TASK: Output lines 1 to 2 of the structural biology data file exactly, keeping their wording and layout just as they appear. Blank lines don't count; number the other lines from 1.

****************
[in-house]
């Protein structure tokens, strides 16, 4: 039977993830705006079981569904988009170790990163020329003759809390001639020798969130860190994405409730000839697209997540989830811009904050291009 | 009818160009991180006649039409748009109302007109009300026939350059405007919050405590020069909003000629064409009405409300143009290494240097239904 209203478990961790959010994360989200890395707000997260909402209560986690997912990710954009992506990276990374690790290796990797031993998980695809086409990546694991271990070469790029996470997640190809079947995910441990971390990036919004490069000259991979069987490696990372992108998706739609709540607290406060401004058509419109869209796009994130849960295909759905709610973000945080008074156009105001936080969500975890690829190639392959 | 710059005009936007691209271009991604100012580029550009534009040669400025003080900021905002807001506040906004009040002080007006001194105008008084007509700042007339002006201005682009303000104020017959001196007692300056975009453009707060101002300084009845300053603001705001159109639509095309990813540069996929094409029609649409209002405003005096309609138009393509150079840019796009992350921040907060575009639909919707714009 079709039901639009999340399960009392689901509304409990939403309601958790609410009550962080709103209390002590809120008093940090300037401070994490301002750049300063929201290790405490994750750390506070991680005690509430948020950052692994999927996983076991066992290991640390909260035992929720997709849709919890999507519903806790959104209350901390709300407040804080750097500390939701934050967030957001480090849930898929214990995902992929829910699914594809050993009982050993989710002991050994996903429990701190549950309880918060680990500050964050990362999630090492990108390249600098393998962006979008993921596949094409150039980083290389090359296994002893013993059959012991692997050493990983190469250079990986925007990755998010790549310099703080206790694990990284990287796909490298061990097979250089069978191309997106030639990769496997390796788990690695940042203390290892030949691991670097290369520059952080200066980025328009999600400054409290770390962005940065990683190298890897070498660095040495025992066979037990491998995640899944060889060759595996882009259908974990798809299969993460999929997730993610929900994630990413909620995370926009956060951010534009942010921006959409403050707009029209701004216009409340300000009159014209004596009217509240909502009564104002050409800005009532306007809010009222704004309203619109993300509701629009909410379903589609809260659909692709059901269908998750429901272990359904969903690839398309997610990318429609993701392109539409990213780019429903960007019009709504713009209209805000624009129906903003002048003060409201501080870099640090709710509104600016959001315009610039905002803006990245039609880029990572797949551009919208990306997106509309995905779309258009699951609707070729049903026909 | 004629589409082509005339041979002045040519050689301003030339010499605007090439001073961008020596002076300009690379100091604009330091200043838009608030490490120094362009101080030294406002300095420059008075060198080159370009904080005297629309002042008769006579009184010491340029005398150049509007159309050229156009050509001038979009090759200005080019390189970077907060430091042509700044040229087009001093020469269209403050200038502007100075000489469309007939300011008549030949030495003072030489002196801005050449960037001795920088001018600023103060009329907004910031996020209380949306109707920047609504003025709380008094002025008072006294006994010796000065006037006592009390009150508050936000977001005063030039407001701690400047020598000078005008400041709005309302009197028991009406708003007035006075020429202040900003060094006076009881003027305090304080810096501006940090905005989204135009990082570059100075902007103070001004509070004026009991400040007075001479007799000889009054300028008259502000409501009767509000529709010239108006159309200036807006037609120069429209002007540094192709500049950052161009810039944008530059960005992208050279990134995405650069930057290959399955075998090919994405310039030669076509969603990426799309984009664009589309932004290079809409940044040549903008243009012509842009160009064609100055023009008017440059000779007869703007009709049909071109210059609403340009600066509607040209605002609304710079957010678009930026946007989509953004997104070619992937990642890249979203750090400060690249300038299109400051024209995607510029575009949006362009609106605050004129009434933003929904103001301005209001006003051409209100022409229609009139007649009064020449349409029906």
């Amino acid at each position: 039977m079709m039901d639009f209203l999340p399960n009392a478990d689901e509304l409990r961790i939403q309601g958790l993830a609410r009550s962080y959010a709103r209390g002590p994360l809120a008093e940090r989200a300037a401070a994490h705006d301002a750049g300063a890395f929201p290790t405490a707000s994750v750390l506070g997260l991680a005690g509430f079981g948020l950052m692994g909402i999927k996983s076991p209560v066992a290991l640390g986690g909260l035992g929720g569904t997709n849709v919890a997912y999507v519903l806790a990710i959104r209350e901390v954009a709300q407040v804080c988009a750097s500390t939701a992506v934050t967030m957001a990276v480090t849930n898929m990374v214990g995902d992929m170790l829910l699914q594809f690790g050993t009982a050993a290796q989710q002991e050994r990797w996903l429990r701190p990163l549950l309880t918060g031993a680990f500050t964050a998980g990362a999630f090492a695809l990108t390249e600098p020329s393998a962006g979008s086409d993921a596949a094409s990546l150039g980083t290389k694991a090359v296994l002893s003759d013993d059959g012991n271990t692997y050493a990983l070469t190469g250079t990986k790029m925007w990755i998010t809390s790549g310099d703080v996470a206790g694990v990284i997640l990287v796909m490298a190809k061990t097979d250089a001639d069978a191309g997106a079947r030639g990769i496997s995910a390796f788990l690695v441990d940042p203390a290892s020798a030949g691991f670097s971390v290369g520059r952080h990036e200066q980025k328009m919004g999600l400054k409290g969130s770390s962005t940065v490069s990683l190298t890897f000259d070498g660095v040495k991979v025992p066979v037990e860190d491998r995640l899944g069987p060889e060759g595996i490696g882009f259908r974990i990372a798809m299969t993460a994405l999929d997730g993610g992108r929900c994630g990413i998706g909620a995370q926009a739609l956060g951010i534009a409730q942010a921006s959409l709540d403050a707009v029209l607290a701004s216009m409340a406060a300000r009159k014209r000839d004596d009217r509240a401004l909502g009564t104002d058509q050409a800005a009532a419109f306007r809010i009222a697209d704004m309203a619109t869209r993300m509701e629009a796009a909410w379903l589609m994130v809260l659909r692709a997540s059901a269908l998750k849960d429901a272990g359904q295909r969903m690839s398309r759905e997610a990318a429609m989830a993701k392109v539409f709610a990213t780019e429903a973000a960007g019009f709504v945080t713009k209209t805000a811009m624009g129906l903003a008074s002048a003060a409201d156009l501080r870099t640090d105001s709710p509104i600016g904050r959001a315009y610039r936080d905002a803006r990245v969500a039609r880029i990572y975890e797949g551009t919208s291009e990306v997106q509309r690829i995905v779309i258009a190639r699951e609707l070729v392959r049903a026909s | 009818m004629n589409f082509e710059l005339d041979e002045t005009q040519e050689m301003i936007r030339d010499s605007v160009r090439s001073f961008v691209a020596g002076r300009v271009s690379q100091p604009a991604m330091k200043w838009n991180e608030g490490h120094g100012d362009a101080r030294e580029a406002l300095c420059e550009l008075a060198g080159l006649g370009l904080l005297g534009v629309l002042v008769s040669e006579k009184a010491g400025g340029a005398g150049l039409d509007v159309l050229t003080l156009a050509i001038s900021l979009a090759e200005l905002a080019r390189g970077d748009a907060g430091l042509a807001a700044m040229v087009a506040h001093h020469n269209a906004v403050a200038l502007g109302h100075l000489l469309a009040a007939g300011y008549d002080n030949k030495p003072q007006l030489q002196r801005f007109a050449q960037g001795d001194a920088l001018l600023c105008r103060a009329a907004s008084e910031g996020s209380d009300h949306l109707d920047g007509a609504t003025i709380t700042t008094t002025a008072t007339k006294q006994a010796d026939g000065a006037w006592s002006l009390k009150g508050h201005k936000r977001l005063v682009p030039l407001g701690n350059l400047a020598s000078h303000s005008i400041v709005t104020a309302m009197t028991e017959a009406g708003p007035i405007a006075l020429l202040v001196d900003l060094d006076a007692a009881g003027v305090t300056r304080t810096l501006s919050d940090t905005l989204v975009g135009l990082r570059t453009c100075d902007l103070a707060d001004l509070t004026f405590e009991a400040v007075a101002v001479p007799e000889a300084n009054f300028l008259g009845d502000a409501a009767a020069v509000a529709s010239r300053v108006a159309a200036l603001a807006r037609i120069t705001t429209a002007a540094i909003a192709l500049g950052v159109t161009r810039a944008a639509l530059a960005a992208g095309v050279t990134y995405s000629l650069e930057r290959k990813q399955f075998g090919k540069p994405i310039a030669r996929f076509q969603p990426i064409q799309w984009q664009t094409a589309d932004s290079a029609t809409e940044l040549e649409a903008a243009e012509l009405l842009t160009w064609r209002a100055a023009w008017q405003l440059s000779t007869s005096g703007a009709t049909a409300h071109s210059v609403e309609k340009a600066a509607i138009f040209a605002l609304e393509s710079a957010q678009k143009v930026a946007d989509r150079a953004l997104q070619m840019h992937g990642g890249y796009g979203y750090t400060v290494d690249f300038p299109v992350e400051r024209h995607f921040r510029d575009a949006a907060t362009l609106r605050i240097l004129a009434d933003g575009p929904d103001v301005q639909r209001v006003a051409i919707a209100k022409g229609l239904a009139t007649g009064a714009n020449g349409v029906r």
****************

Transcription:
[in-house]
């Protein structure tokens, strides 16, 4: 039977993830705006079981569904988009170790990163020329003759809390001639020798969130860190994405409730000839697209997540989830811009904050291009 | 009818160009991180006649039409748009109302007109009300026939350059405007919050405590020069909003000629064409009405409300143009290494240097239904 209203478990961790959010994360989200890395707000997260909402209560986690997912990710954009992506990276990374690790290796990797031993998980695809086409990546694991271990070469790029996470997640190809079947995910441990971390990036919004490069000259991979069987490696990372992108998706739609709540607290406060401004058509419109869209796009994130849960295909759905709610973000945080008074156009105001936080969500975890690829190639392959 | 710059005009936007691209271009991604100012580029550009534009040669400025003080900021905002807001506040906004009040002080007006001194105008008084007509700042007339002006201005682009303000104020017959001196007692300056975009453009707060101002300084009845300053603001705001159109639509095309990813540069996929094409029609649409209002405003005096309609138009393509150079840019796009992350921040907060575009639909919707714009 079709039901639009999340399960009392689901509304409990939403309601958790609410009550962080709103209390002590809120008093940090300037401070994490301002750049300063929201290790405490994750750390506070991680005690509430948020950052692994999927996983076991066992290991640390909260035992929720997709849709919890999507519903806790959104209350901390709300407040804080750097500390939701934050967030957001480090849930898929214990995902992929829910699914594809050993009982050993989710002991050994996903429990701190549950309880918060680990500050964050990362999630090492990108390249600098393998962006979008993921596949094409150039980083290389090359296994002893013993059959012991692997050493990983190469250079990986925007990755998010790549310099703080206790694990990284990287796909490298061990097979250089069978191309997106030639990769496997390796788990690695940042203390290892030949691991670097290369520059952080200066980025328009999600400054409290770390962005940065990683190298890897070498660095040495025992066979037990491998995640899944060889060759595996882009259908974990798809299969993460999929997730993610929900994630990413909620995370926009956060951010534009942010921006959409403050707009029209701004216009409340300000009159014209004596009217509240909502009564104002050409800005009532306007809010009222704004309203619109993300509701629009909410379903589609809260659909692709059901269908998750429901272990359904969903690839398309997610990318429609993701392109539409990213780019429903960007019009709504713009209209805000624009129906903003002048003060409201501080870099640090709710509104600016959001315009610039905002803006990245039609880029990572797949551009919208990306997106509309995905779309258009699951609707070729049903026909 | 004629589409082509005339041979002045040519050689301003030339010499605007090439001073961008020596002076300009690379100091604009330091200043838009608030490490120094362009101080030294406002300095420059008075060198080159370009904080005297629309002042008769006579009184010491340029005398150049509007159309050229156009050509001038979009090759200005080019390189970077907060430091042509700044040229087009001093020469269209403050200038502007100075000489469309007939300011008549030949030495003072030489002196801005050449960037001795920088001018600023103060009329907004910031996020209380949306109707920047609504003025709380008094002025008072006294006994010796000065006037006592009390009150508050936000977001005063030039407001701690400047020598000078005008400041709005309302009197028991009406708003007035006075020429202040900003060094006076009881003027305090304080810096501006940090905005989204135009990082570059100075902007103070001004509070004026009991400040007075001479007799000889009054300028008259502000409501009767509000529709010239108006159309200036807006037609120069429209002007540094192709500049950052161009810039944008530059960005992208050279990134995405650069930057290959399955075998090919994405310039030669076509969603990426799309984009664009589309932004290079809409940044040549903008243009012509842009160009064609100055023009008017440059000779007869703007009709049909071109210059609403340009600066509607040209605002609304710079957010678009930026946007989509953004997104070619992937990642890249979203750090400060690249300038299109400051024209995607510029575009949006362009609106605050004129009434933003929904103001301005209001006003051409209100022409229609009139007649009064020449349409029906």